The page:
If he can never be proven it means that he can never be observed in any way which makes divine intervention impossible because then we would be able to percieve him. If he cannot alter anything ever, it means that he can’t do anything, and if he cannot do anything then the whole idea of God is superflous and God himself is non-existent.”

“He cannot be proven ever?” Wow! That’s a pretty strong statement! First, I just want to point out that there are actually plenty of arguments for God that I think are pretty good that could serve as proof, depending on one’s definition. These include arguments such as the Kalam Cosmological argument and the argument from objective morality (if you want to go more in-depth with that, then I suggest taking a look at On Guard or Reasonable Faith, by William Lane Craig).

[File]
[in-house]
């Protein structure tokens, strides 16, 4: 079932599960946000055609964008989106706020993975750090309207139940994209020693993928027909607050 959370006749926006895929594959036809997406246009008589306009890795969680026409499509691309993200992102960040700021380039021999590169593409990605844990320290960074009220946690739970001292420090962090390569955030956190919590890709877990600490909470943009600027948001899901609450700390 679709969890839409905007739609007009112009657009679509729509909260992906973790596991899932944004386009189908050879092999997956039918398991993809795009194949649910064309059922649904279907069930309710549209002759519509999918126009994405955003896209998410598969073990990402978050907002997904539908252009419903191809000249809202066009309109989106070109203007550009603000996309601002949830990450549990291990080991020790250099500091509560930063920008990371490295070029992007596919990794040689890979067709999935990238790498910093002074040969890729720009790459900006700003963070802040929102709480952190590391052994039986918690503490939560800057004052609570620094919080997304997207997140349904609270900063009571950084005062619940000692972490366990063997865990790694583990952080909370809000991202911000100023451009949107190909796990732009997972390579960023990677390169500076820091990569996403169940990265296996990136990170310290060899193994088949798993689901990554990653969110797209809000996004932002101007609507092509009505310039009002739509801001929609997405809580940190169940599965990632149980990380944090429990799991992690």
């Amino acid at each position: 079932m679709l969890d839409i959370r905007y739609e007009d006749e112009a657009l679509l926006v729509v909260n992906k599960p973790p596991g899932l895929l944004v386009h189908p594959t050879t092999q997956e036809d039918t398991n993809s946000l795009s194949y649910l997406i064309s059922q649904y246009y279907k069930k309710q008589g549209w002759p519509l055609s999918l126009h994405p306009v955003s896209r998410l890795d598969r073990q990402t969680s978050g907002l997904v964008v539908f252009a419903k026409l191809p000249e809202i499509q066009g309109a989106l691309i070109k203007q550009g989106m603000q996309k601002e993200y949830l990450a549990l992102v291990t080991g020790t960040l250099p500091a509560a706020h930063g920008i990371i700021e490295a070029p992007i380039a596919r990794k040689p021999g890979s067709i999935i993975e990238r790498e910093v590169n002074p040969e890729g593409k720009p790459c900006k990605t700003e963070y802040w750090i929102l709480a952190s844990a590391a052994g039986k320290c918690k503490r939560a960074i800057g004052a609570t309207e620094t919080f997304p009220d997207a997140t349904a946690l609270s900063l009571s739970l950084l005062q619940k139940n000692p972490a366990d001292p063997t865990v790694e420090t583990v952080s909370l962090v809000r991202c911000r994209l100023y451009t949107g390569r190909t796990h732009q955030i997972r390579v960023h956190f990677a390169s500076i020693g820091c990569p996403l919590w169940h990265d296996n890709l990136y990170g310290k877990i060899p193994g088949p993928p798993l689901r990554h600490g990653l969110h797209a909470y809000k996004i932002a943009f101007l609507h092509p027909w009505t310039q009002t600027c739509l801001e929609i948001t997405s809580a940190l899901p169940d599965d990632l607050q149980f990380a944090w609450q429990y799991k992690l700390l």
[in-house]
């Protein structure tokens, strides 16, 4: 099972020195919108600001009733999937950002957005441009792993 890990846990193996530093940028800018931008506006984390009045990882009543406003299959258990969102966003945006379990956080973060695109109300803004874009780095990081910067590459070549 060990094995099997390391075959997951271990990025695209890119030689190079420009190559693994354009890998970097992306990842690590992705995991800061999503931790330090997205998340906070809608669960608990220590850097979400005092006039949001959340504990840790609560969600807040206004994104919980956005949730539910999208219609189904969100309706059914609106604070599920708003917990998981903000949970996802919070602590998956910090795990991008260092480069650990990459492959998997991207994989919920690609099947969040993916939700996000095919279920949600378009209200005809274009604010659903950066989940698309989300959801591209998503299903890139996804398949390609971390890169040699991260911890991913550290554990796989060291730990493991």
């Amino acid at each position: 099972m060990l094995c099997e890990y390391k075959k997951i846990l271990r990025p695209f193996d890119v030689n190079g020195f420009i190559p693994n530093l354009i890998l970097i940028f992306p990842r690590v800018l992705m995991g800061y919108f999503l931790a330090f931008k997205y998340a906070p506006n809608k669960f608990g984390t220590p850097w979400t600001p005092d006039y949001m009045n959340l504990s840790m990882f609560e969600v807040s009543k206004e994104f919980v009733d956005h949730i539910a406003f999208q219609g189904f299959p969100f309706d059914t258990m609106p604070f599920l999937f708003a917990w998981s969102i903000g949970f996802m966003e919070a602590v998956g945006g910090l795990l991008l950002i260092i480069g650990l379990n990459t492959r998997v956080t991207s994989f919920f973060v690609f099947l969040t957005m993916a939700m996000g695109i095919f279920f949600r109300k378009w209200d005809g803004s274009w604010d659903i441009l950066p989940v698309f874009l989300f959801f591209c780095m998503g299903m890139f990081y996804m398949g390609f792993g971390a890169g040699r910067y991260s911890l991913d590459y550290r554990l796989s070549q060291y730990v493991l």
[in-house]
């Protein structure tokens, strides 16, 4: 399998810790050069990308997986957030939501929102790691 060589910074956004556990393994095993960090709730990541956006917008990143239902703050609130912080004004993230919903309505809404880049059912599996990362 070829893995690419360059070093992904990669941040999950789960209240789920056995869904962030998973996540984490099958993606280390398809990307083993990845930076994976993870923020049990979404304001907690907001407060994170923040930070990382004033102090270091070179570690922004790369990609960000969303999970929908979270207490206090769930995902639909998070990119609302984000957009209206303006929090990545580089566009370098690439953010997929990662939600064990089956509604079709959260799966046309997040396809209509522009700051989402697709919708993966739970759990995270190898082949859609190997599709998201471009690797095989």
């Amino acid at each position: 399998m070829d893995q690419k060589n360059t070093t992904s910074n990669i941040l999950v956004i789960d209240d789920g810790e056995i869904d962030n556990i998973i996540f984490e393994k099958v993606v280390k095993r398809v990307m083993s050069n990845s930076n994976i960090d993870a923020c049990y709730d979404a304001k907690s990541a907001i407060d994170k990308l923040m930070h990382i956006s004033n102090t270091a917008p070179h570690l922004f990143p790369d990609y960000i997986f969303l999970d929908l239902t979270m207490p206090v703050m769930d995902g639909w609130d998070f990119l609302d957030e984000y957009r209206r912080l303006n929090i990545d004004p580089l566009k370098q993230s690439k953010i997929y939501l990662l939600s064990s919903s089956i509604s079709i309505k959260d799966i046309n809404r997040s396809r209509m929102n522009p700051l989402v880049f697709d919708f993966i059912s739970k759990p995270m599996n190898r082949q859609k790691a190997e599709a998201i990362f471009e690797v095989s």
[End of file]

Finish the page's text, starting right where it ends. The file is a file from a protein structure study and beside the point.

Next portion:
Second, there’s a number of reasons why God may not want to make his existence completely obvious to everyone at all times. One of them could be so that people, who don’t want to be close to God, can choose to ignore him without feeling pressured to do otherwise. That way, their choice of destiny truly is free (remember, God isn’t just interested in getting us to believe in him…even the devil believes that).

And besides, even if God hasn’t proven himself to everyone, how does one know that he will not do so in the future ever, such as during the Second Coming? Absence of evidence isn’t evidence of absence. In order for one to truly know such a thing, one would have to be able to do one of two things: see the future or disprove God’s existence (which, so far, the person giving the argument has been able to do neither).